Asia is a market which is constantly evolving. More and more brands are deciding to have their legal, sales and marketing documents translated, primarily into Chinese and Japanese. But what does that really involve? Which cultural specificities should one be aware of to ensure a successful linguistic adaptation?
EXPORTING TO ASIA: THINGS TO BEAR IN MIND
First of all, Asian languages are written in special characters that require special fonts. For example, Japanese requires multiple types of characters: phonetic characters (which represent sounds), ideographic characters (which represent an idea), Arabic numerals and sometimes even Latin letters.
Apart from the issue of characters, there is also the direction of reading. For Japanese and Chinese there are various formats depending on the type of material. For example, in Japan people write horizontally and from left to right (in Western order, that is) in some magazines, on computer screens and sometimes written notes. In contrast, vertical writing in columns going from top to bottom and ordered from right to left (traditional) is often used in books, mangas, official documents and newspapers. The linguistic adaptation of a text must take these factors into account.
APPROACH TO MARKETING
Cultural specificities are an essential aspect of marketing. In general Japanese people are very meticulous and have high standards. They also tend to be reserved, so translating marketing texts with humour which is a bit risqué can turn out to be a challenge. For example, a men’s underwear brand had planned its marketing campaign around the word “moon”, playing on the fact that their products allowed the user to avoid “mooning” when bending down. The Japanese translation of this called for a major adaptation which maintained the humorous approach without shocking the target audience.
Another major difference is celebrations, especially those at the end of the year. Our New Year does not coincide with the Chinese New Year, and Japanese people do not celebrate Christmas in the same way that Westerners do. Promotional materials based around Christmas and New Year’s celebrations in the West must therefore be adapted to an Eastern Asian market, either by making the context of the source culture clear (European, American etc.) or by adapting the promotional campaign to local bank holidays.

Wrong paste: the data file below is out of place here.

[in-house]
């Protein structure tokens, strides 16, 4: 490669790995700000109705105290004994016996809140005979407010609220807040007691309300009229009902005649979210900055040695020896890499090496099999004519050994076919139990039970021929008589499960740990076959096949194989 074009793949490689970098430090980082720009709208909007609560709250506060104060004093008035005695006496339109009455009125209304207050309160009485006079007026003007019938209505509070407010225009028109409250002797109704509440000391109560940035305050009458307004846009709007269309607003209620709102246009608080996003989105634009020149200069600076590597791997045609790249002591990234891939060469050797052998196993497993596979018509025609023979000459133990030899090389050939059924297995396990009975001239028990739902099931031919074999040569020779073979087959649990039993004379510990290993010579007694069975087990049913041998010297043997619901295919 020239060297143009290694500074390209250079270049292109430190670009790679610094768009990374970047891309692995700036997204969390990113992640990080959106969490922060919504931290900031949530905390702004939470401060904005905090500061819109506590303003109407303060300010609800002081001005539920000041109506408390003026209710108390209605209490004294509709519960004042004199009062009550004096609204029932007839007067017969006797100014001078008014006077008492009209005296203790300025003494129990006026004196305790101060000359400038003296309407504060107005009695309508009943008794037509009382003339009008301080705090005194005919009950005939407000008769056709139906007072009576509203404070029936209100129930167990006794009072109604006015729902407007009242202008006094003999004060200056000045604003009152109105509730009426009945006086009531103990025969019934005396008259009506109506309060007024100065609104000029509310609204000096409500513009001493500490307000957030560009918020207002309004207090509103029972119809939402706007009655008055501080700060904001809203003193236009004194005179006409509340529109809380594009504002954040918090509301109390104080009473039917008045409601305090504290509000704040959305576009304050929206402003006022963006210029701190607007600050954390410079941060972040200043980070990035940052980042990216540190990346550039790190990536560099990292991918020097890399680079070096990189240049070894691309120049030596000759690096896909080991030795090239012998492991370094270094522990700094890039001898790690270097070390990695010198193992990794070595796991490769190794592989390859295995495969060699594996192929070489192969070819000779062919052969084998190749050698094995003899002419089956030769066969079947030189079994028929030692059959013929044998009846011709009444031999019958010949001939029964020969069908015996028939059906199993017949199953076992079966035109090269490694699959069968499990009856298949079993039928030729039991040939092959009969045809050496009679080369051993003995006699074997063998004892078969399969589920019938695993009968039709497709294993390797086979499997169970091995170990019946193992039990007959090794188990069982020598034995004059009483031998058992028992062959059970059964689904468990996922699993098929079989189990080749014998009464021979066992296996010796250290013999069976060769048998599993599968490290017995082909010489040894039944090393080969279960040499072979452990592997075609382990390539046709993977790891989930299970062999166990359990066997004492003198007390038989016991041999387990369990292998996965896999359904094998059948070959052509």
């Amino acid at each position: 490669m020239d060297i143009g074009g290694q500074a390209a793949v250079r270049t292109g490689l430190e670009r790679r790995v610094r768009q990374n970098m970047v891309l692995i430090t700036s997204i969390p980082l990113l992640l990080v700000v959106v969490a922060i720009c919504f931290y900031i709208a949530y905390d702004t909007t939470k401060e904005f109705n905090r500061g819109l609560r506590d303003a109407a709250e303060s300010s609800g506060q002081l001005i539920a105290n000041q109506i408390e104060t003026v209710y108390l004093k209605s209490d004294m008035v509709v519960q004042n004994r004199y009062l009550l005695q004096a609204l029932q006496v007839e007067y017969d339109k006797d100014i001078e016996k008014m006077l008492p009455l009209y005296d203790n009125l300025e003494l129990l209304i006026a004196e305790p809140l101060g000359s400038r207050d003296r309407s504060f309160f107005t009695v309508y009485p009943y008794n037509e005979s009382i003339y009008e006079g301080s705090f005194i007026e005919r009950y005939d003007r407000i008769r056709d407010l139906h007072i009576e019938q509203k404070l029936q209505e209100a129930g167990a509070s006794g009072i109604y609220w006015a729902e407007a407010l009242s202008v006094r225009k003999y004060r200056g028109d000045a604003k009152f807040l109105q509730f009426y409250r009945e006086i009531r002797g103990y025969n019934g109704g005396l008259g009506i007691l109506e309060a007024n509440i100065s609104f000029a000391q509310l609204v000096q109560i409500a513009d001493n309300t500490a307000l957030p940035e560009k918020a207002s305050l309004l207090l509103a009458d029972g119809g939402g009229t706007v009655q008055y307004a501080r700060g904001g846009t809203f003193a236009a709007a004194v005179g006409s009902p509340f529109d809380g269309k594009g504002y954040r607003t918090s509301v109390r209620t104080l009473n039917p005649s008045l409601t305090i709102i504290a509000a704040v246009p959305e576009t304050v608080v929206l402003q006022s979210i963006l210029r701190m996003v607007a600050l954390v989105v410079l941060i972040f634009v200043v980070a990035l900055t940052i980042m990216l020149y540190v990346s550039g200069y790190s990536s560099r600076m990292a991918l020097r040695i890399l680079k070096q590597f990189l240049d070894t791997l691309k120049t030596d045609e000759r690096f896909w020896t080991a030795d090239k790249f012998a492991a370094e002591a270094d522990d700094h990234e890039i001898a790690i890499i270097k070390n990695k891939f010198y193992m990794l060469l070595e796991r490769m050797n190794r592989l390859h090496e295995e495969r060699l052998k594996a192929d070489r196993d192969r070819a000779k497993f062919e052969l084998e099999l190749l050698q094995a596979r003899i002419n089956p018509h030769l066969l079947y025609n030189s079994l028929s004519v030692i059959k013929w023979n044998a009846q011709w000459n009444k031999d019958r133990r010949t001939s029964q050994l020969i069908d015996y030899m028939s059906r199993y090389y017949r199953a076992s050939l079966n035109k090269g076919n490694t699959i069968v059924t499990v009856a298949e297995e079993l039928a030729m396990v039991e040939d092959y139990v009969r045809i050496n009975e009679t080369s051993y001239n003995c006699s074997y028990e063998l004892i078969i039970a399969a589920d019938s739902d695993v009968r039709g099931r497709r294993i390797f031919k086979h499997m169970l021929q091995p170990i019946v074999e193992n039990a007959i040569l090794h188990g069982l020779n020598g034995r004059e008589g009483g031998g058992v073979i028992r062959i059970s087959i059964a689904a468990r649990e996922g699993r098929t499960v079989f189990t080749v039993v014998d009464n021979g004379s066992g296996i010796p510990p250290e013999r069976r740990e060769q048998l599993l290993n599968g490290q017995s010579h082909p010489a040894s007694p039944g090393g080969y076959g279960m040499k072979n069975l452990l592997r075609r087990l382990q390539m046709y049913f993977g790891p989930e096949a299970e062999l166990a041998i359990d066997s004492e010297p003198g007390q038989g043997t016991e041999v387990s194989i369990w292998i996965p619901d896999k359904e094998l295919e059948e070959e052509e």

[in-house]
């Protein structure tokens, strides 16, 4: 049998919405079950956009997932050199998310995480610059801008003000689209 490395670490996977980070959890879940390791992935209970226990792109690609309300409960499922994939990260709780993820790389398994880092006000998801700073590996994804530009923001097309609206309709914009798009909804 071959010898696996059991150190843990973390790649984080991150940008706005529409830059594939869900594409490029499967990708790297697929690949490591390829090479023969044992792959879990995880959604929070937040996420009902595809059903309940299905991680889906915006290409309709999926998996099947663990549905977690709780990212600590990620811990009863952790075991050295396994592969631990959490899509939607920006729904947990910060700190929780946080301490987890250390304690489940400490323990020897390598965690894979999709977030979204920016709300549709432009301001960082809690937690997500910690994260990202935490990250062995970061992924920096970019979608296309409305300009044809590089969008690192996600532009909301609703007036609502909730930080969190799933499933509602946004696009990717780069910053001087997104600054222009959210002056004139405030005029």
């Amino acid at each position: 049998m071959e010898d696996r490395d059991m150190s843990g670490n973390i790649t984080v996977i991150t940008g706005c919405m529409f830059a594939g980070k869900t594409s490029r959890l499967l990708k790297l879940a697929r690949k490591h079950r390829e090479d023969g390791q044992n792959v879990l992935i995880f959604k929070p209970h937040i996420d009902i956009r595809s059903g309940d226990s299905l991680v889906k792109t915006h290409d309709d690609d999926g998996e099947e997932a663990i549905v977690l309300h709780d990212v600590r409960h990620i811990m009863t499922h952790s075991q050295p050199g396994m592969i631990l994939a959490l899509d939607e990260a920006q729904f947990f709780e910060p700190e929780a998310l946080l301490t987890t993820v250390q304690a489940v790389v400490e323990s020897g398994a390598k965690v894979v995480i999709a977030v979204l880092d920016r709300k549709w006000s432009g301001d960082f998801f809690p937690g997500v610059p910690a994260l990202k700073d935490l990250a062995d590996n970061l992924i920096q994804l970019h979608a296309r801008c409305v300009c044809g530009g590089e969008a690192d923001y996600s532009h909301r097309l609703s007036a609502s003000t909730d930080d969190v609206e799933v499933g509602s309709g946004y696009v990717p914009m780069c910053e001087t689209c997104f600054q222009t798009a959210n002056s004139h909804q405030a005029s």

Slogans, posters, TV advertisements and other advertisements should also be handled with care. Literal translations are sure to fail and may even cause offence or misunderstandings. The rules and conventions in Japan are very different to those we are familiar with in Europe. This means care should be taken to avoid including images in sales content that seem harmless but in fact may carry vulgar and disturbing connotations in Japanese culture (for example a person who is too expressive, speaking in a loud voice, blowing their nose in public etc.).
To sum up, exporting to an Eastern Asian market requires working with specialists of your target market who are up to speed with the culture and who are able to give you valuable advice to prevent you from committing blunders which would spell disaster for your positioning in Asia.